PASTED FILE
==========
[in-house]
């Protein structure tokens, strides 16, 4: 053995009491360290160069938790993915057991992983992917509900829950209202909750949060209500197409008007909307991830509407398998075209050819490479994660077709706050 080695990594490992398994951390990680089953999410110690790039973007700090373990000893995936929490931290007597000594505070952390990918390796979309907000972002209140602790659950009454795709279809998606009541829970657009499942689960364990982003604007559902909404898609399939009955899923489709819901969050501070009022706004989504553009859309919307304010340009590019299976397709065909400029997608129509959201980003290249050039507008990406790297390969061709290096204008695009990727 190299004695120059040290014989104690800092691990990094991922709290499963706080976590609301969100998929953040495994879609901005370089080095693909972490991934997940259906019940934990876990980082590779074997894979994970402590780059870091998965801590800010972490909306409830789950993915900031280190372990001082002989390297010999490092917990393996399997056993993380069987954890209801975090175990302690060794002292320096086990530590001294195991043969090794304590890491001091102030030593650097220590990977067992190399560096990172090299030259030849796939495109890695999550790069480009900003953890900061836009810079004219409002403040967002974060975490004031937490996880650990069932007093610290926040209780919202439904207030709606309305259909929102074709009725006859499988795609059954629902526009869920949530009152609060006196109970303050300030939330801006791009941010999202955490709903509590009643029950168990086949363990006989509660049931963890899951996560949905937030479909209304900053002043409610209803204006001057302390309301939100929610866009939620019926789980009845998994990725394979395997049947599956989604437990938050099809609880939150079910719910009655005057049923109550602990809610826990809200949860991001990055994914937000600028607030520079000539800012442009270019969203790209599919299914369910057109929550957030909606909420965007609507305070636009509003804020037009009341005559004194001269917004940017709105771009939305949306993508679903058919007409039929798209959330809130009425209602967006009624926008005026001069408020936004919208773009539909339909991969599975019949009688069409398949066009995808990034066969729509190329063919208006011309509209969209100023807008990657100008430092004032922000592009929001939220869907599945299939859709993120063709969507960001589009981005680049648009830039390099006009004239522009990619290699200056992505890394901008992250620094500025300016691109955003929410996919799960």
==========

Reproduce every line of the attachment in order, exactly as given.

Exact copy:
[in-house]
């Protein structure tokens, strides 16, 4: 053995009491360290160069938790993915057991992983992917509900829950209202909750949060209500197409008007909307991830509407398998075209050819490479994660077709706050 080695990594490992398994951390990680089953999410110690790039973007700090373990000893995936929490931290007597000594505070952390990918390796979309907000972002209140602790659950009454795709279809998606009541829970657009499942689960364990982003604007559902909404898609399939009955899923489709819901969050501070009022706004989504553009859309919307304010340009590019299976397709065909400029997608129509959201980003290249050039507008990406790297390969061709290096204008695009990727 190299004695120059040290014989104690800092691990990094991922709290499963706080976590609301969100998929953040495994879609901005370089080095693909972490991934997940259906019940934990876990980082590779074997894979994970402590780059870091998965801590800010972490909306409830789950993915900031280190372990001082002989390297010999490092917990393996399997056993993380069987954890209801975090175990302690060794002292320096086990530590001294195991043969090794304590890491001091102030030593650097220590990977067992190399560096990172090299030259030849796939495109890695999550790069480009900003953890900061836009810079004219409002403040967002974060975490004031937490996880650990069932007093610290926040209780919202439904207030709606309305259909929102074709009725006859499988795609059954629902526009869920949530009152609060006196109970303050300030939330801006791009941010999202955490709903509590009643029950168990086949363990006989509660049931963890899951996560949905937030479909209304900053002043409610209803204006001057302390309301939100929610866009939620019926789980009845998994990725394979395997049947599956989604437990938050099809609880939150079910719910009655005057049923109550602990809610826990809200949860991001990055994914937000600028607030520079000539800012442009270019969203790209599919299914369910057109929550957030909606909420965007609507305070636009509003804020037009009341005559004194001269917004940017709105771009939305949306993508679903058919007409039929798209959330809130009425209602967006009624926008005026001069408020936004919208773009539909339909991969599975019949009688069409398949066009995808990034066969729509190329063919208006011309509209969209100023807008990657100008430092004032922000592009929001939220869907599945299939859709993120063709969507960001589009981005680049648009830039390099006009004239522009990619290699200056992505890394901008992250620094500025300016691109955003929410996919799960």